In For Care

The self-employed are vulnerable caregivers

15 February 2019 - Published by Ragni Leifson
Self-employed informal caregivers are a particularly vulnerable group and are therefore receiving extra attention in Drenthe.

As the In For Care (IFC) collaboration in Drenthe continues to exchange information and ideas with other groups and organisations in the region, we have observed a heightened awareness for working caregivers, and a willingness to find solutions.

The Naoberloket, an affiliated partner of IFC in Drenthe, aims to raise awareness amongst a particularly vulnerable group of entrepreneurs – the self-employed – by informing and supporting them. All knowledge gained is shared in open discussions with the Province of Drenthe and IFC sub-partners.

A joint study

There are approximately one million self-employed people in the Netherlands. One in five is currently also an informal carer. In 2017 a study was initiated on this theme by ZZP Nederland (an organization for self-employed persons) in cooperation with Stichting Werk & Mantelzorg (a national Foundation for Work & Caregiving).

Results show that

  • about 20% of the freelancers combine daily work with caregiving tasks.
  • almost 45% have great difficulty finding a healthy balance work and caregiving.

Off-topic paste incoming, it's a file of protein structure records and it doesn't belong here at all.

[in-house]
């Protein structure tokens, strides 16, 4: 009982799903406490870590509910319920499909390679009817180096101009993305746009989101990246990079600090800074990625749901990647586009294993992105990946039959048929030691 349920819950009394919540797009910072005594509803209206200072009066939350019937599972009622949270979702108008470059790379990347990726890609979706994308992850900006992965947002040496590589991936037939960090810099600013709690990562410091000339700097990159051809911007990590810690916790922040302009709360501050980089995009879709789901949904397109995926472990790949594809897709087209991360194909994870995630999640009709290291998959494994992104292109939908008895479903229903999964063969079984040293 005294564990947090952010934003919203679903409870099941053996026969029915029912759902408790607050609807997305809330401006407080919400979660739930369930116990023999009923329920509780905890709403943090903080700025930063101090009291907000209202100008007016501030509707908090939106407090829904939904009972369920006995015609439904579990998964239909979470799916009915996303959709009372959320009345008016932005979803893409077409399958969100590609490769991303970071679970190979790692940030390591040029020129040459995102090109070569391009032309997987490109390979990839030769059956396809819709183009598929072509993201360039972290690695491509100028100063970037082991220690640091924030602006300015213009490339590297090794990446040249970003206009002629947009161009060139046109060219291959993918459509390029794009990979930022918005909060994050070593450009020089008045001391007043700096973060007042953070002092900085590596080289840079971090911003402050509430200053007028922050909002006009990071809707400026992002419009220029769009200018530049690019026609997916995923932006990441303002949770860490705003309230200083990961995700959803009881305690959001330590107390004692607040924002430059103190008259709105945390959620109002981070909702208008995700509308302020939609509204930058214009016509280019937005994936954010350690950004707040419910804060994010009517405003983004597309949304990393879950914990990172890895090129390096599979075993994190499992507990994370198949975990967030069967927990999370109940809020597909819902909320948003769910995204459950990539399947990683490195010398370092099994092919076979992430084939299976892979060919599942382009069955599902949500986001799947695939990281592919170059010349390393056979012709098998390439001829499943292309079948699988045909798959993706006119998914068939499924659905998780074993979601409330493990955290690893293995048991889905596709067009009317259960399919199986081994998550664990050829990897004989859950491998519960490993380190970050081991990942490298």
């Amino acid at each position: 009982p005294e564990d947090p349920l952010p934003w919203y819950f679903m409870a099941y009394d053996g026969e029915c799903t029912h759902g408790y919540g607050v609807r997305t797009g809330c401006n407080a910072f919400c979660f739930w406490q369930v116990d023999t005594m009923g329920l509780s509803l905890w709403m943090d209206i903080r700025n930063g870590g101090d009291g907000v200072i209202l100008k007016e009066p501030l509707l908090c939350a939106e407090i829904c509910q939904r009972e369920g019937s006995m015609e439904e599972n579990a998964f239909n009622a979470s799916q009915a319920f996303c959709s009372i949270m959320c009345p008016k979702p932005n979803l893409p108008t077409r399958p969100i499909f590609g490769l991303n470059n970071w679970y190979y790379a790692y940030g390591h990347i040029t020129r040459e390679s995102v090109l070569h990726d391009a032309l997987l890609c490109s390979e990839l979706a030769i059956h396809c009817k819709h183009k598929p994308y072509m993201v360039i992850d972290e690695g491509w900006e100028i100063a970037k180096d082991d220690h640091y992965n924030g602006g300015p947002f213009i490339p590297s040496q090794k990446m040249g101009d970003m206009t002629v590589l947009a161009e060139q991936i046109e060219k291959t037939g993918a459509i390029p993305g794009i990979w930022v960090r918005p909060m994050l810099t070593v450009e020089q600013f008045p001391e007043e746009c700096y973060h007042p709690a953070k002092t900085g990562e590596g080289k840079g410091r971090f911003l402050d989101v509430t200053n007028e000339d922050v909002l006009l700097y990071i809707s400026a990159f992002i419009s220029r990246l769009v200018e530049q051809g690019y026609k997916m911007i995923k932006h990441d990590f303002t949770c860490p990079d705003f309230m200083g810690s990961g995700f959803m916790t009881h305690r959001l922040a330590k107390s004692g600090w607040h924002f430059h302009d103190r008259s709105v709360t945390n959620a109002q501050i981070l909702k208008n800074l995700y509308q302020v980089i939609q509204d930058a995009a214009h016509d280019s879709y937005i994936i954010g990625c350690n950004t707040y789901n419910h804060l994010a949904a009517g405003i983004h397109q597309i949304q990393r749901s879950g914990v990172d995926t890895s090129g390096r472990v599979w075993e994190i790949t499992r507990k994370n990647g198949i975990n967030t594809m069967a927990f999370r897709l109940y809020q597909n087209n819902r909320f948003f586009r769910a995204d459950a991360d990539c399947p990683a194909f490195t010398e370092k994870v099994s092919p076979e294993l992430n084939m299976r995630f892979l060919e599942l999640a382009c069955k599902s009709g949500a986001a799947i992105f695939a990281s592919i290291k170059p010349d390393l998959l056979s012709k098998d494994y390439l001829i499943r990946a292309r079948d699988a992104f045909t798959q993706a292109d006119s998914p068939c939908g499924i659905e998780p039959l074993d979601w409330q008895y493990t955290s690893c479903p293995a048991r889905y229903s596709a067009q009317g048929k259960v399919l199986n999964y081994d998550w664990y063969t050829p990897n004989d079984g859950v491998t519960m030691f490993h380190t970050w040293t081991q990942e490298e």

• 58% indicate that the lack of balance between work and caregiving has a negative impact on both their finances and their mental state.
  • 44% expect to become a caregiver within the next five years.

The greatest concern of the respondents is that self-employed people are not eligible for all kinds of provisions and facilities. They are for example not entitled to collectively agreed work conditions, such as care leave. Their main worries are less work, less income, less flexibility, less time. This, combined with larger expenses and more mental pressure, leaves them with a high risk of stress and burn-out.

Some advantages

But there are also advantages. Around 60% of the respondents felt that, being self-employed, it was easier to provide informal care than if they were in paid employment. Some entrepreneurs (approx. 20%) made a conscious decision to work as an independent for this reason. Although it must be noted that this also depends on the branch and kind of work involved.

During the IFC international partnership’s visit to Drenthe next September we hope to visit a number of sites dealing with informal care and the combination with work.